04 SES 01 A, School Wide Inclusive Education
The aim of this study was to explore the most pertinent issues relating to the education of students with disabilities and special educational needs in second-level mainstream schools in the Republic of Ireland. A multi-perspective approach was adopted by accessing the views of a wide range of stakeholders, both within schools and within the wider education system, through a variety of means, and by conducting a multi-layered analysis of the system by examining the classroom context, the school context and the context of the wider national system. While it was conducted within the Irish context, it was also informed by international perspectives, including a review of relevant internaltional policies and legislation and also site visits to other jurisdictions, including England and Finland. It thus has the potential not only to inform policy and practice within Ireland, but also within a wider international context. The study adopted a psycho-social model approach to disability and special educational needs, thus emphasising the interaction between individuals and their learning environments.The study was informed by the related theoretical frameworks of Bronfenbrenner's (1979) Ecological Model, Systems Theory and the Organisational Paradigm. A particular focus of this study was on the organisational aspects of schools. It thus embraced the concept of schools as systems and the idea of schools as learning organisations, The aim was not merely to describe current practices in the schools but to explore, with school personnel, opportunities for developing more inclusive practices in the schools.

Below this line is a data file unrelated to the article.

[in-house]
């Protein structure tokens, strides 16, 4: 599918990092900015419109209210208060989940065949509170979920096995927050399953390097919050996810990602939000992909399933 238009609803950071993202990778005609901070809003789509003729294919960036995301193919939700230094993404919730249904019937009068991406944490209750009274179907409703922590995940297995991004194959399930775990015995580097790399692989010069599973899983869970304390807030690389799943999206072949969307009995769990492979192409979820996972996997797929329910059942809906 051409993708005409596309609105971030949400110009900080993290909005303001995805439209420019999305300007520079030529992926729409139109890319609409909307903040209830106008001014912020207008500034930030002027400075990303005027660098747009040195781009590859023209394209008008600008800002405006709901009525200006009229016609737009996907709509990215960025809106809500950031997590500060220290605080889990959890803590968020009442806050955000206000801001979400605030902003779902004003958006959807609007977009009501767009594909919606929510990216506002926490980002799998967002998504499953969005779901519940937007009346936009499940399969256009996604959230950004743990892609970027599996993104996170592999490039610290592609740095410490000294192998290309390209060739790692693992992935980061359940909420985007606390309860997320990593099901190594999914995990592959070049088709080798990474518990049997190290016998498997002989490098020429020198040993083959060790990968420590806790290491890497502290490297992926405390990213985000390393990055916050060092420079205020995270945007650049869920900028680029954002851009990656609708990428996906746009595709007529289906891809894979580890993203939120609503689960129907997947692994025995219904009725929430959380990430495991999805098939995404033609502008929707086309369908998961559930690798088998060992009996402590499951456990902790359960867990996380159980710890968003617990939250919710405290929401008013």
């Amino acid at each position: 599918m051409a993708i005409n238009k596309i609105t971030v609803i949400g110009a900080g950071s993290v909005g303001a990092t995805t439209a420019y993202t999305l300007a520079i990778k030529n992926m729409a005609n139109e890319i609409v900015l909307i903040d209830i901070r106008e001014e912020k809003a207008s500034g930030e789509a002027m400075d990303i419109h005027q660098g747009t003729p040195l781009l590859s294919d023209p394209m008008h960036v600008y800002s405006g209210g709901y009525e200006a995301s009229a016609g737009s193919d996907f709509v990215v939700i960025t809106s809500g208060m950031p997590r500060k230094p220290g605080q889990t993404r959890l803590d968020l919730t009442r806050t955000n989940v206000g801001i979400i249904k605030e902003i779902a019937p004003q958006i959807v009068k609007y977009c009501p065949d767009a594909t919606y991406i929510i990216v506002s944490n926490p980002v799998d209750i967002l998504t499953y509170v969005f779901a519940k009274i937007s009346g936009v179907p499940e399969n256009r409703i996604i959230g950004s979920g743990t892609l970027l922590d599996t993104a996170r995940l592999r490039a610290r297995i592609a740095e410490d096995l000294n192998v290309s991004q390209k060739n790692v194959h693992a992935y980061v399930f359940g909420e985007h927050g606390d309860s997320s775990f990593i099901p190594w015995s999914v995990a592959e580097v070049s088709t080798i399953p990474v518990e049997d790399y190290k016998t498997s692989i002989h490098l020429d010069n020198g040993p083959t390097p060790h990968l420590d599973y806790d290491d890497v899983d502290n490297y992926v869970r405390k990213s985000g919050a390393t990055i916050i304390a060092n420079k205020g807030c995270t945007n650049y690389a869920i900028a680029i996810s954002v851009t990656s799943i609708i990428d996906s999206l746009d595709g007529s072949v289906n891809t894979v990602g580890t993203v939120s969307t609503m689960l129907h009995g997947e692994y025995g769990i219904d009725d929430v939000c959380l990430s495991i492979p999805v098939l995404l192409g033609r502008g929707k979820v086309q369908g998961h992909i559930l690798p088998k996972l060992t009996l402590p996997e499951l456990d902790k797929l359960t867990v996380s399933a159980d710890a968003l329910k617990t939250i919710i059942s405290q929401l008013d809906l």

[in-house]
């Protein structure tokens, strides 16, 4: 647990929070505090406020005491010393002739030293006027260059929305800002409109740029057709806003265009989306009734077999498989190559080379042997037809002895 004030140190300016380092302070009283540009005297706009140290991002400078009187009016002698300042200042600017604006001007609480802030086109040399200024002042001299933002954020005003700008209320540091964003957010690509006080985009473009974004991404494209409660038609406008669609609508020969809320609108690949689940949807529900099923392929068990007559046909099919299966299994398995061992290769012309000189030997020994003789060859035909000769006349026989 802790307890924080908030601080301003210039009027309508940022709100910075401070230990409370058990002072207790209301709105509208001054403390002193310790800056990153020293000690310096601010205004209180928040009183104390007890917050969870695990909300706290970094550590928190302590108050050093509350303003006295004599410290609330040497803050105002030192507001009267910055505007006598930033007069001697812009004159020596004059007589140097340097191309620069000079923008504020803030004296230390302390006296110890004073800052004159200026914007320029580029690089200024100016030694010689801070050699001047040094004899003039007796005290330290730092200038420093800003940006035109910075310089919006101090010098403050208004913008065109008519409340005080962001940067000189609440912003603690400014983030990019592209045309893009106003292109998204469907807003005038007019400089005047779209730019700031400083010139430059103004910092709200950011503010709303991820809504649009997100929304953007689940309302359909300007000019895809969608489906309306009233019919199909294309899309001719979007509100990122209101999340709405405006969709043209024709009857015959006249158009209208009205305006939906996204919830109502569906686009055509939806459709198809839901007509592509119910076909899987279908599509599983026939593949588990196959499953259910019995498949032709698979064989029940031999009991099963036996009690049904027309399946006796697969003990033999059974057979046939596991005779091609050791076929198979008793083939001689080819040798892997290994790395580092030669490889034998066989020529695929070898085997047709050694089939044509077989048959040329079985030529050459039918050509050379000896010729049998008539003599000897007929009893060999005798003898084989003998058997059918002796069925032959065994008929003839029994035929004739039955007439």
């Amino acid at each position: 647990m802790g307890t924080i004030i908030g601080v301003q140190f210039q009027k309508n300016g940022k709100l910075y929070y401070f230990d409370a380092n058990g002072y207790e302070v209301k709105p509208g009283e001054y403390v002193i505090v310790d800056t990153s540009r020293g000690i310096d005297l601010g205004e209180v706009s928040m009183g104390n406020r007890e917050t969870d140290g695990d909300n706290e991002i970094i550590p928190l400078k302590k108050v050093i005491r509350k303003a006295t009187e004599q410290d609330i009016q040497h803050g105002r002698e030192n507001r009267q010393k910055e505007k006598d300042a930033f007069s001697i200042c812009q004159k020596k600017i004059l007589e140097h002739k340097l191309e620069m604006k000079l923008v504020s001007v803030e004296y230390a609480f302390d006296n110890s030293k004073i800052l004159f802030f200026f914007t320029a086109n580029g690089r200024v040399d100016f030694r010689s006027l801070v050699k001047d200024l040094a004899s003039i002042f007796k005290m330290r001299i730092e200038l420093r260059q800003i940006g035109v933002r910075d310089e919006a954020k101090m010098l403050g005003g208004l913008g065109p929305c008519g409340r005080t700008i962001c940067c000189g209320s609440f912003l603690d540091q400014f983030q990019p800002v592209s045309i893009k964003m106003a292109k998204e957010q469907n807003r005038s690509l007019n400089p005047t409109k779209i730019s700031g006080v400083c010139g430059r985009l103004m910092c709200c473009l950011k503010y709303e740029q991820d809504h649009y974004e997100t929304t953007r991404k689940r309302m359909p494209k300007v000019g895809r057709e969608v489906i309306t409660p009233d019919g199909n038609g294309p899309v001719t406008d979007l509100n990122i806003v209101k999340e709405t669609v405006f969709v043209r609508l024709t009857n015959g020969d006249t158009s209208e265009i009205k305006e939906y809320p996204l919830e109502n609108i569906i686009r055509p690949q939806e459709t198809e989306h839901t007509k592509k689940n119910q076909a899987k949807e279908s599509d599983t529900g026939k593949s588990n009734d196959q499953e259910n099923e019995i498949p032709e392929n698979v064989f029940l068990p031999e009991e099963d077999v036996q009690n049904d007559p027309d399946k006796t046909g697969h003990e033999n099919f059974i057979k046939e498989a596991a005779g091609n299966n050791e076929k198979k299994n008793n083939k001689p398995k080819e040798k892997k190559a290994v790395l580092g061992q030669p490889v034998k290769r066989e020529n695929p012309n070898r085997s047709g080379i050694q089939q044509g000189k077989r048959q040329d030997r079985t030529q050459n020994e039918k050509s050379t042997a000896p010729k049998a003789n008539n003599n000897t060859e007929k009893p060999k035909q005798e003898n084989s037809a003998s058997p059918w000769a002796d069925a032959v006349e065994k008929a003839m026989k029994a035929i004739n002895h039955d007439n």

Bronfenbrenner, U. (1979). The ecology of human development. www.dbhds.virginia.gov/OSAS-ATOD (accessed; 9th December 2009) Clark, C., Dyson, A., Millward, A. and Robson, S. (1999). Theories of inclusion, theories of schools: Deconstructing and reconstructing the ‘inclusive school’. British Educational Research Journal, 25 (2), 157-177. Easterby-Smith, M. and Araujo, L. (1999). Organizational learning: Current debates and opportunities. In M. Easterby-Smith, L. Araujo and J. Burgoyne (Eds.), Organizational learning and the learning organization: Developments in theory and practice (pp. 1-22). London: Sage. Emery, F.E. (Ed.) (1969). Systems thinking: Selected readings. Middlesex: Penguin. Lindsay, G. (2003). Inclusive education: a critical perspective, British Journal of Special Education, 30 (1), 3-11. McCarthy, E. (1997). The dynamics of culture, organizational culture and change. Thornfield Journal, 20, 1-19. McDonnell, P. (2000). Inclusive education in Ireland: Rhetoric and reality. In F. Armstrong, D. Armstrong and L. Barton (Eds.), Inclusive education: Policy, contents and comparative perspectives. London: David Fulton. Norwich, B. (1996). Special needs education or education for all: connective specialisation and ideological impurity. British Journal of Special Education, 23 (3), 100-104. Oliver, M. (1996). Understanding disability: From theory to practice. Hampshire: Palgrave. Senge, P., Cambron-McCabe, N., Lucas, T., Smith, B., Dutton, J. and Kleiner, A. (2000). Schools that learn. London: Nicholas Brealey. Skrtic, T.M. (1995). Disability and democracy: Reconstructing (special) education for postmodernity. New York: Teachers College Press.
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